• move us into fear, they keep us away from courageous decision-making, and they really

  • are toxic to whatever our mission and purpose is.

  • So what it really came down to, the heart of the book, is the difference between.

  • If everyone's afraid, daring leadership is having the skills to lean into the fear and

  • figure out what the hell's going on and stay brave.

  • Armored leadership is those terrible behaviors that we lean into to protect.

  • What do some of those look like for you?

  • So I know for me, even mostly in a personal realm, right?

  • Yeah.

  • For me to armor up, I know it's like I shut down.

  • In the book, you were writing...

  • I actually have some friends that I joke with about this.

  • It's almost like I do turn into a Transformer.

  • All of the metal, right?

  • Everything just comes up and it's like boom.

  • It all gets sucked inside and it's like you cannot penetrate.

  • My vision, my heart, everything closes down.

  • I'm curious what are some of the ways that it shows up for you.

  • Well 16 of them emerged from the research.

  • It was 16 different types of armor.

  • Our armories are very full, and 16 kind of daring leadership approaches to counter that

  • armor.

  • But I think some of the big ones that we face: driving perfectionism and fostering fear of

  • failure.

  • Yes.

  • Perfectionism is armor.

  • I mean perfectionism is the 20-ton shield.

  • Yes.

  • It's really...

  • All perfectionism...

  • I mean it's not striving for excellence or healthy striving.

  • That's completely different.

  • That's completely internally motivated.

  • Yes.

  • Perfectionism is "Oh, god.

  • What will people think?"

  • Yes.

  • So the daring leadership response to perfectionism is modeling and encouraging healthy striving,

  • empathy, and self-compassion.

  • So if you've got a team and I'm thinking about all the people I know who follow you in a

  • cult-like but great way and most of them are young entrepreneurs, they are people...

  • I mean they lean into your work so heavily as they're trying to build their own businesses.

  • Yes.

  • I can tell you...

  • And most of them are women.

  • Not all, but most.

  • I can tell you, from interviewing a lot of young entrepreneurs for this work, how many

  • times...

  • I mean I get teary-eyed every time I think about it.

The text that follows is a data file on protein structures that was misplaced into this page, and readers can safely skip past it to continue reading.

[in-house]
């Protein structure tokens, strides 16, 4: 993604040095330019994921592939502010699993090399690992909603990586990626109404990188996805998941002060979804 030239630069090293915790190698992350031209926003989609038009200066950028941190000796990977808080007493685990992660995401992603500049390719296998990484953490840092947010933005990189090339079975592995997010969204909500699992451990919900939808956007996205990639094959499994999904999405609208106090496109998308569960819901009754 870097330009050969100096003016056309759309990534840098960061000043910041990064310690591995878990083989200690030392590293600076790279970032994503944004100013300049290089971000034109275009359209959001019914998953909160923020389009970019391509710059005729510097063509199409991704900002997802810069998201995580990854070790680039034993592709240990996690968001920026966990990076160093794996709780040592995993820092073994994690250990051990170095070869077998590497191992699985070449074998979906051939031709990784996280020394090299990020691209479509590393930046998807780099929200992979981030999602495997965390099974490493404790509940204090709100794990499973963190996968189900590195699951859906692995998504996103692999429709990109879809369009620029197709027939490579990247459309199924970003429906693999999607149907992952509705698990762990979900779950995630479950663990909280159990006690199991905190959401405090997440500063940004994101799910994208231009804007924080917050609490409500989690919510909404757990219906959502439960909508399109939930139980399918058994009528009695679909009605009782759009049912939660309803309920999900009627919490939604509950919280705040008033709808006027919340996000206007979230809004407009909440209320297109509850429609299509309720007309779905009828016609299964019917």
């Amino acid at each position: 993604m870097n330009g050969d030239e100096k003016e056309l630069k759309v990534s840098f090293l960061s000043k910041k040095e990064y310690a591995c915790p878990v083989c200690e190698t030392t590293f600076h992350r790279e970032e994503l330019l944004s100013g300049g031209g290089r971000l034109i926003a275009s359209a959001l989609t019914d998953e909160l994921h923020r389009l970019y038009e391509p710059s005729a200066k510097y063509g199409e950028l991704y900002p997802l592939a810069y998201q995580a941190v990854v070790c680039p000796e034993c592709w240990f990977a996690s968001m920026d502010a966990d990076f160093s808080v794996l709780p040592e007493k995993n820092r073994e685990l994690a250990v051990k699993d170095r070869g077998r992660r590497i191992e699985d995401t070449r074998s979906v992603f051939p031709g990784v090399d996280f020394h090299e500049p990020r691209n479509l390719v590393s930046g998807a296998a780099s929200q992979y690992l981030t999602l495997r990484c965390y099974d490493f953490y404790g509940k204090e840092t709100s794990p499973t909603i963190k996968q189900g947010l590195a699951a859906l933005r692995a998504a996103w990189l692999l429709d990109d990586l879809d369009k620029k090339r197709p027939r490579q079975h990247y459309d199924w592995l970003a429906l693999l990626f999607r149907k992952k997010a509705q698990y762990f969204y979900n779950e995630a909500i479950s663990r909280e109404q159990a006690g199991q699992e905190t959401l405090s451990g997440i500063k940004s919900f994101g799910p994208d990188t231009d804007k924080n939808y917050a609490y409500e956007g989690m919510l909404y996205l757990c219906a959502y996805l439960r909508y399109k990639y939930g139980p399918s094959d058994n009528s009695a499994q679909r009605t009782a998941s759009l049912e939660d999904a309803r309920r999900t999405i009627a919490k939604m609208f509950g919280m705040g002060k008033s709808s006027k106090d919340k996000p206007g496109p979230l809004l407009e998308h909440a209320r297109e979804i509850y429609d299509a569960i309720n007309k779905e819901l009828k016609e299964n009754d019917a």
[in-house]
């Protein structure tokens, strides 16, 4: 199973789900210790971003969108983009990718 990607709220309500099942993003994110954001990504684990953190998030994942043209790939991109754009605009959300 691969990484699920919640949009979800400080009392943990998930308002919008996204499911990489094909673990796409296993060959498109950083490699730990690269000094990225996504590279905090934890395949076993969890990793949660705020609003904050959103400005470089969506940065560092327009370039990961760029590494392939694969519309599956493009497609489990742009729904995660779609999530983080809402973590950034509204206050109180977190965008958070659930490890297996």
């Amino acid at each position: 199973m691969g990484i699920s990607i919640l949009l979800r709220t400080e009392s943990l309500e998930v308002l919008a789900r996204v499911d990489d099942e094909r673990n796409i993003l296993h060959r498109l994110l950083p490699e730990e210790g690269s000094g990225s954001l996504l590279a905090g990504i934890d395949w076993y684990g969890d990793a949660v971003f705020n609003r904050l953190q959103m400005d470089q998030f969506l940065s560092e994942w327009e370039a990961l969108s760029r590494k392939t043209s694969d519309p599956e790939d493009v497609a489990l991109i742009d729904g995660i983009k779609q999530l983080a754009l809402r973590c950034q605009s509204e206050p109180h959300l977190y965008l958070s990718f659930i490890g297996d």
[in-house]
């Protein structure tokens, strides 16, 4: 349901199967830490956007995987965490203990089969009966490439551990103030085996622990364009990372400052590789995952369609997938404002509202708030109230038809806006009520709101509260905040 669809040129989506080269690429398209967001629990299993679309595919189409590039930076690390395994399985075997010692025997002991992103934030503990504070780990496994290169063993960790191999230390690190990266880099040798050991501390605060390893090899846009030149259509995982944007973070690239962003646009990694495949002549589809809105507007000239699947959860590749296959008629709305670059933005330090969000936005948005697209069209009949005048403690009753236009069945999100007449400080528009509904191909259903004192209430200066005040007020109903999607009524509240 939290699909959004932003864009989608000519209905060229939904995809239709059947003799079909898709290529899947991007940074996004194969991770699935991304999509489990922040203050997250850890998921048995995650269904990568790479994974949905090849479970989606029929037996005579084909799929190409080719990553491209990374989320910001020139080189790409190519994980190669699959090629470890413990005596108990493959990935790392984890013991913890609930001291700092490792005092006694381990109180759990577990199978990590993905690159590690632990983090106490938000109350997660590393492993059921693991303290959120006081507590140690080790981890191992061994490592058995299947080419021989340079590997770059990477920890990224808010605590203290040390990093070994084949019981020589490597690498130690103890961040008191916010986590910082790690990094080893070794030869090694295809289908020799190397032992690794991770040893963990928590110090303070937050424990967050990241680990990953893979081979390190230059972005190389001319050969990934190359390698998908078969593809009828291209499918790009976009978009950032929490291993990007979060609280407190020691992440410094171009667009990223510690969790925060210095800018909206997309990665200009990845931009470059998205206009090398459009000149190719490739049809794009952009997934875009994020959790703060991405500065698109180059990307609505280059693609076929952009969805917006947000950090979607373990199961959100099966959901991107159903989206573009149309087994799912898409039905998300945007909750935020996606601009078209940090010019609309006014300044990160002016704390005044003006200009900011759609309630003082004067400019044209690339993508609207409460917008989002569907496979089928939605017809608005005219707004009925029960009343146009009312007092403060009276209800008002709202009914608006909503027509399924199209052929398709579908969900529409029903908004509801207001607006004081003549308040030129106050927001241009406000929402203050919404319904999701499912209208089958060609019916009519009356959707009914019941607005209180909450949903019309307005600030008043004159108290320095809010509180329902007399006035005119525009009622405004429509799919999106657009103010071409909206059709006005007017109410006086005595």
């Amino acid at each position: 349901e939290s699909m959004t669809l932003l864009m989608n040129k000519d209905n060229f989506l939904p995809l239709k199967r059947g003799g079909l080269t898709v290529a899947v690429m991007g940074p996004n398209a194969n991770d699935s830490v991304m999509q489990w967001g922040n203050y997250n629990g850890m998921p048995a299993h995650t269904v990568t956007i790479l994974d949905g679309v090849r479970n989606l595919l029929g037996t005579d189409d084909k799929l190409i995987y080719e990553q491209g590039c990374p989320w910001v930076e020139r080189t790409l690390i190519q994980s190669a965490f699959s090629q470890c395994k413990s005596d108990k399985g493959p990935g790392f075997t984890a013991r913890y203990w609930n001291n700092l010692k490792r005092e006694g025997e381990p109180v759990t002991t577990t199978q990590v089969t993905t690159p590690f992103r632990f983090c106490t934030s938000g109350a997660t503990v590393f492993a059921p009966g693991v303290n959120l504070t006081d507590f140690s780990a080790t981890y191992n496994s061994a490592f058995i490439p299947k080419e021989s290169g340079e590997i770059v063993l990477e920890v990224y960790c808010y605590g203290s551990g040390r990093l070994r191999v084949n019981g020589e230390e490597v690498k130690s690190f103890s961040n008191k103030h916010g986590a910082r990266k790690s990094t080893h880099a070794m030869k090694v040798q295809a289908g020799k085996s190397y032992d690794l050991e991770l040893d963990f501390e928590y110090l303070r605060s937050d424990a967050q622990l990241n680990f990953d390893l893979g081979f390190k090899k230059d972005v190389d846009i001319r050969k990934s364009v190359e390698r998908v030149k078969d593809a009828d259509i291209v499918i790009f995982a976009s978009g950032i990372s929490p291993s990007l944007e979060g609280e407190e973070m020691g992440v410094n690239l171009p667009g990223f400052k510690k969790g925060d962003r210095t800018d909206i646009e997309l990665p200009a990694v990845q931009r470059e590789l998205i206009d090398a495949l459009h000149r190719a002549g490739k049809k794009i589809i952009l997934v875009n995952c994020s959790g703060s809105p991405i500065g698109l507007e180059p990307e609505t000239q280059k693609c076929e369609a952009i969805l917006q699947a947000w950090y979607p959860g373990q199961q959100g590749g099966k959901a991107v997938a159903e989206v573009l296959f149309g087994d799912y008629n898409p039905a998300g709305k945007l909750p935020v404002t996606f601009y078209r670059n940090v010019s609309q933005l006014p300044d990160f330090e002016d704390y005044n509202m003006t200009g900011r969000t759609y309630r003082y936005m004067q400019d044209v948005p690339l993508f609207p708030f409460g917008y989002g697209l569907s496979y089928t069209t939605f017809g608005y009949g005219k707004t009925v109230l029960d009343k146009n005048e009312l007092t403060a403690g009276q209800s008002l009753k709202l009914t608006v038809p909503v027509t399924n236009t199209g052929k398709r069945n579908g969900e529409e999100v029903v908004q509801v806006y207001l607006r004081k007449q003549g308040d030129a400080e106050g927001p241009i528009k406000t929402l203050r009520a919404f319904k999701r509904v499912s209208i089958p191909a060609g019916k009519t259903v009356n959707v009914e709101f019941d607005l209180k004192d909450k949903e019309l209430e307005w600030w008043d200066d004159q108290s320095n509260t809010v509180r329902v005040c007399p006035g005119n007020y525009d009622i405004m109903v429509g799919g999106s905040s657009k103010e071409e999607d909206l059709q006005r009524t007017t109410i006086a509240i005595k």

• I sat across from someone who sunk all their savings or borrowed money from their family

  • and really started this thing that they believed in and let their perfectionism completely

  • corrode it.

  • Yes.

  • Yes.

  • It breaks my heart.

  • I try to share as often as possible, Brené, A) how long it's taken me to get where I am

  • and how long––seven years––I had all these different side jobs because I didn't

  • know what I was doing.

  • And I still am the farthest thing from perfect.

  • We make mistakes all the time.

  • I love that we're talking about this.

  • I really, really do.

  • I think it's especially important in the time that we're in right now where Instagram is

  • obviously most of our favorite social media platforms and it's the place where everything

  • can look the shiniest and the prettiest and the most perfect which that's a whole other

  • conversation.

  • But I was having a talk with a girlfriend the other day and I said "Hey.

  • How are you?"

  • Because she's been experiencing a really tough, difficult time.

  • I said "I've been watching you on Instagram and I've been wanting to give you your space."

  • We were laughing because she's like "Instagram's mostly a lie."

  • Yeah.

  • I howled out loud, but to your point about daring leadership and perfectionism and that's

  • one of the ways that we armor up, I just really want to appreciate you for calling all of

  • this out because it's so, so important.

  • Another thing I highlighted in the book which I love this phrase, "Embrace the suck."[a]

  • I really want to drive home this point that courage and fear are not mutually exclusive.

  • We do not have to stop feeling afraid to do brave, courageous things.

  • Thank you.

  • Y'all, I mean people make up...

  • I could just spend the rest of my life reading a book of stories people make up about me

  • and what my life is like.

  • I'll be honest with you.

  • I texted my chief of staff like five minutes ago––who is my sister––and was like

  • "Oh, my god.

  • Is this shit with Marie audio or video?"

  • She goes "Audio.

  • I've already told you I'll give you a head up if it's video."

  • Right now, I'm sitting here.

  • My hair is wet and I've got like masks under my eye bags because I'm just getting over

  • being sick.

  • I threw my tennis shoes on.

  • I just came downstairs.

  • I've got one Adidas tennis shoe on and one Converse tennis shoe on.

  • I didn't realize I grabbed two different tennis shoes.

  • Yes.

  • Okay.

  • You want to trade stories?

  • Yeah.

  • So I came into my studio.

  • Right now, same thing.

  • It's like a little bit.

  • Today's one of those hot fall days in New York City.

  • Yeah.

  • My uniform when I'm not doing my show which I like to say "It's the Marie Forleo...

  • It's MarieTV.

  • It's a show."

  • But I run into people all the time on the street with no makeup.

  • My uniform is a really comfy v-neck tee-shirt and some form of jeans and flip flops.

  • That is my happy place.

  • So I come into my studio about to record this, right?

  • So I have a thing where if I have a lot of visual clutter around, I find it hard to concentrate.

  • That's just one of the things that helps me just stay focused.

  • So I think it was like a week or two ago.

  • We were here in the studio filming some stuff, and I just had a moment where there were so

  • many...

  • You know when you just look around, you're like "How did all this clutter get here?"

  • Like it just accumulates.

  • So my team helped me clear things out because they know how important it is to me, and I'm

  • getting ready for this podcast and guess what, Brené?

  • My podcast mike that we're on right now, the little plug, the USB that helps it plug in

  • is not fucking there.

  • So it's literally...

  • So I'm like "Oh, shit.

  • I got to talk to Brené in like 10 minutes."

  • So here's where grace comes in.

  • I knew I chose this particular location where I'm in in New York City for a reason.

  • First of all, it's around the corner from my favorite karaoke place ever, and it happens